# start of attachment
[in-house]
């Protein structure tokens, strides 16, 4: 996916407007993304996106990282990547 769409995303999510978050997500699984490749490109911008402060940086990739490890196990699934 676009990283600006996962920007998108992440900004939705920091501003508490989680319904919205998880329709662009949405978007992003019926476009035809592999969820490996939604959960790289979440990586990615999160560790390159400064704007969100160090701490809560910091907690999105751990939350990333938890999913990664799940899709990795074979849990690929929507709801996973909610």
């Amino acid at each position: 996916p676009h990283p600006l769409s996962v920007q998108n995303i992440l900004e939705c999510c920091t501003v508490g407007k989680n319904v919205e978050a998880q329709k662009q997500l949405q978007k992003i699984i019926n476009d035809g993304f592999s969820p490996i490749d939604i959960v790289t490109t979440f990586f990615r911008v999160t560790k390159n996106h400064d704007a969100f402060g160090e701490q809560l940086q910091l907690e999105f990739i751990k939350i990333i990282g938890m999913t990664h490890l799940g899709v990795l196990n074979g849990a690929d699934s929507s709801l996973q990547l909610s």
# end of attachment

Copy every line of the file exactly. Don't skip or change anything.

[in-house]
């Protein structure tokens, strides 16, 4: 996916407007993304996106990282990547 769409995303999510978050997500699984490749490109911008402060940086990739490890196990699934 676009990283600006996962920007998108992440900004939705920091501003508490989680319904919205998880329709662009949405978007992003019926476009035809592999969820490996939604959960790289979440990586990615999160560790390159400064704007969100160090701490809560910091907690999105751990939350990333938890999913990664799940899709990795074979849990690929929507709801996973909610």
């Amino acid at each position: 996916p676009h990283p600006l769409s996962v920007q998108n995303i992440l900004e939705c999510c920091t501003v508490g407007k989680n319904v919205e978050a998880q329709k662009q997500l949405q978007k992003i699984i019926n476009d035809g993304f592999s969820p490996i490749d939604i959960v790289t490109t979440f990586f990615r911008v999160t560790k390159n996106h400064d704007a969100f402060g160090e701490q809560l940086q910091l907690e999105f990739i751990k939350i990333i990282g938890m999913t990664h490890l799940g899709v990795l196990n074979g849990a690929d699934s929507s709801l996973q990547l909610s």